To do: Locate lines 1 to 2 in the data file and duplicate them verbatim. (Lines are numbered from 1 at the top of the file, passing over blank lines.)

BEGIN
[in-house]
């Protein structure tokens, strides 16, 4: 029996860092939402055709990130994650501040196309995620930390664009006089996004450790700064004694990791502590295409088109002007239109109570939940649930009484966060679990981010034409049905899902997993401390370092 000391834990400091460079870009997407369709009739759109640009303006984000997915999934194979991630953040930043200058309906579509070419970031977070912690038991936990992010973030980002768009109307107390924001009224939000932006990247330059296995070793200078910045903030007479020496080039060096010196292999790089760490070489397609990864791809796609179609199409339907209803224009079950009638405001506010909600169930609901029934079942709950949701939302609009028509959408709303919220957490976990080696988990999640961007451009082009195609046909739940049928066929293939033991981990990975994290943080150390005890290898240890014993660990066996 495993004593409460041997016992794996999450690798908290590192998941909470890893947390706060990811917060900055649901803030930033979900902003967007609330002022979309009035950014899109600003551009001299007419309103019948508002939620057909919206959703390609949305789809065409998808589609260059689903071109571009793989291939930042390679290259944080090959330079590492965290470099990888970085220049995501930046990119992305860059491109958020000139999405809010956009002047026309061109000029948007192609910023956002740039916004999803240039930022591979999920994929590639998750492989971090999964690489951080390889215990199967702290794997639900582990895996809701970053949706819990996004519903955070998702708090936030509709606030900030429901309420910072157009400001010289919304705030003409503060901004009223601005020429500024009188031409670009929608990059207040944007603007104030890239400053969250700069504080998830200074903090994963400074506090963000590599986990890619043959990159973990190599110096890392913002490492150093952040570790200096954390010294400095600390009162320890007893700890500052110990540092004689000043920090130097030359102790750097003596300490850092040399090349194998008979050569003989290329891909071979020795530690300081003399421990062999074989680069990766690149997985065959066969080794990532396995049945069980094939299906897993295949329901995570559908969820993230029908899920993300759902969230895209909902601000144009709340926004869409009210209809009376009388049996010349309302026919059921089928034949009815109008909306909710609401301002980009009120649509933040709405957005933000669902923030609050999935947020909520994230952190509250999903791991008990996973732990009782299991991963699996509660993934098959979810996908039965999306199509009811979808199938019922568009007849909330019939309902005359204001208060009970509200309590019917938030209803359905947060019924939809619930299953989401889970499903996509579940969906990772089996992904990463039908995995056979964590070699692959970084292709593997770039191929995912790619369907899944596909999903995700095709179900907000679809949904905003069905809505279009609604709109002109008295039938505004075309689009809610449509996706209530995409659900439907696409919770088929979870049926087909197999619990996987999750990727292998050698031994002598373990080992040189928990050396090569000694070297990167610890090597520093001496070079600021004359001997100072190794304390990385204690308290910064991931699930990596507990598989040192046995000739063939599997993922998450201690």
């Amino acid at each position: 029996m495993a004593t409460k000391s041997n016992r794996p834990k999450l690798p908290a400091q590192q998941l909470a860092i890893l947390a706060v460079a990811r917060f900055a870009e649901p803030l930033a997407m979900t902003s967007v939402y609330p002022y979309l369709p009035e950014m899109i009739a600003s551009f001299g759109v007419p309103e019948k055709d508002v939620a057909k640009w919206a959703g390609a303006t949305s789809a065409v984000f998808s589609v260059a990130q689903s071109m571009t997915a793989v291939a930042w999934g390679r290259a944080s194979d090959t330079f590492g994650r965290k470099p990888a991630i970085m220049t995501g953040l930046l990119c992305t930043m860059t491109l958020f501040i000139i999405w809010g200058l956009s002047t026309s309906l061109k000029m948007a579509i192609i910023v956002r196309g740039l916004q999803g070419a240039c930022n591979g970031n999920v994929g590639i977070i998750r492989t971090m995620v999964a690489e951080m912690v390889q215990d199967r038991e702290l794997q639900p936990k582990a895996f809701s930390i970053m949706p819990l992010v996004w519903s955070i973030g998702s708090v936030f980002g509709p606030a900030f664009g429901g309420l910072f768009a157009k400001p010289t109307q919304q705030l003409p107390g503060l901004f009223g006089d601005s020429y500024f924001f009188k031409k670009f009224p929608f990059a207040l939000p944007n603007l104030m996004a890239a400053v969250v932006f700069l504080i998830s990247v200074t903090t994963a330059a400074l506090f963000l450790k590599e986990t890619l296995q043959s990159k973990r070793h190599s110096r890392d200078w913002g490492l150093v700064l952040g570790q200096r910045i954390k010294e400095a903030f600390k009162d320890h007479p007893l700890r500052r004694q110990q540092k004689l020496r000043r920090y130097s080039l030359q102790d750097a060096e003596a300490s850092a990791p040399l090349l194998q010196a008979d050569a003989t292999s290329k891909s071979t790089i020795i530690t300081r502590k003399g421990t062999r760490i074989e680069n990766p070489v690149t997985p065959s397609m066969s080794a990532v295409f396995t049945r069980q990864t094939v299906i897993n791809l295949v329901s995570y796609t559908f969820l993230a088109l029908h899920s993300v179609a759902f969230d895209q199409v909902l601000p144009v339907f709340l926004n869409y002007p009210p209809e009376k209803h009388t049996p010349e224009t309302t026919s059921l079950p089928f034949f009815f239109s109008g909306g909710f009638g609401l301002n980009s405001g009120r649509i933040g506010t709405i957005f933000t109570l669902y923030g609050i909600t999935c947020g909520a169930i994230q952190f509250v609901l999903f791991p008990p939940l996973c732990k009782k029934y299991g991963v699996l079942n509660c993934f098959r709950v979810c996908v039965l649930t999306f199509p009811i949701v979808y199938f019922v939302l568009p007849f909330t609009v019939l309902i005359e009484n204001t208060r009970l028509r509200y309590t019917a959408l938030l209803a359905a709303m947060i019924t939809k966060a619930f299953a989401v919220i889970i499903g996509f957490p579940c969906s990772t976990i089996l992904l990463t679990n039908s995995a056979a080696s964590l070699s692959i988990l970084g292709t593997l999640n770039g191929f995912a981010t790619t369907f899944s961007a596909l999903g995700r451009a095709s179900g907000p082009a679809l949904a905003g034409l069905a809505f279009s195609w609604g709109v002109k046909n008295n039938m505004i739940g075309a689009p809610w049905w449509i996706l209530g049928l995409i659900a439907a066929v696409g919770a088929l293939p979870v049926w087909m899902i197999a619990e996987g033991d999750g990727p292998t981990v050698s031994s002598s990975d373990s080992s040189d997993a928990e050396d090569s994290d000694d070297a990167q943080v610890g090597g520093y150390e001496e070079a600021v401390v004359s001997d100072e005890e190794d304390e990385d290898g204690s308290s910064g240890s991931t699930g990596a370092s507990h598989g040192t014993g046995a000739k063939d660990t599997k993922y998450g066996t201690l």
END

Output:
[in-house]
């Protein structure tokens, strides 16, 4: 029996860092939402055709990130994650501040196309995620930390664009006089996004450790700064004694990791502590295409088109002007239109109570939940649930009484966060679990981010034409049905899902997993401390370092 000391834990400091460079870009997407369709009739759109640009303006984000997915999934194979991630953040930043200058309906579509070419970031977070912690038991936990992010973030980002768009109307107390924001009224939000932006990247330059296995070793200078910045903030007479020496080039060096010196292999790089760490070489397609990864791809796609179609199409339907209803224009079950009638405001506010909600169930609901029934079942709950949701939302609009028509959408709303919220957490976990080696988990999640961007451009082009195609046909739940049928066929293939033991981990990975994290943080150390005890290898240890014993660990066996 495993004593409460041997016992794996999450690798908290590192998941909470890893947390706060990811917060900055649901803030930033979900902003967007609330002022979309009035950014899109600003551009001299007419309103019948508002939620057909919206959703390609949305789809065409998808589609260059689903071109571009793989291939930042390679290259944080090959330079590492965290470099990888970085220049995501930046990119992305860059491109958020000139999405809010956009002047026309061109000029948007192609910023956002740039916004999803240039930022591979999920994929590639998750492989971090999964690489951080390889215990199967702290794997639900582990895996809701970053949706819990996004519903955070998702708090936030509709606030900030429901309420910072157009400001010289919304705030003409503060901004009223601005020429500024009188031409670009929608990059207040944007603007104030890239400053969250700069504080998830200074903090994963400074506090963000590599986990890619043959990159973990190599110096890392913002490492150093952040570790200096954390010294400095600390009162320890007893700890500052110990540092004689000043920090130097030359102790750097003596300490850092040399090349194998008979050569003989290329891909071979020795530690300081003399421990062999074989680069990766690149997985065959066969080794990532396995049945069980094939299906897993295949329901995570559908969820993230029908899920993300759902969230895209909902601000144009709340926004869409009210209809009376009388049996010349309302026919059921089928034949009815109008909306909710609401301002980009009120649509933040709405957005933000669902923030609050999935947020909520994230952190509250999903791991008990996973732990009782299991991963699996509660993934098959979810996908039965999306199509009811979808199938019922568009007849909330019939309902005359204001208060009970509200309590019917938030209803359905947060019924939809619930299953989401889970499903996509579940969906990772089996992904990463039908995995056979964590070699692959970084292709593997770039191929995912790619369907899944596909999903995700095709179900907000679809949904905003069905809505279009609604709109002109008295039938505004075309689009809610449509996706209530995409659900439907696409919770088929979870049926087909197999619990996987999750990727292998050698031994002598373990080992040189928990050396090569000694070297990167610890090597520093001496070079600021004359001997100072190794304390990385204690308290910064991931699930990596507990598989040192046995000739063939599997993922998450201690």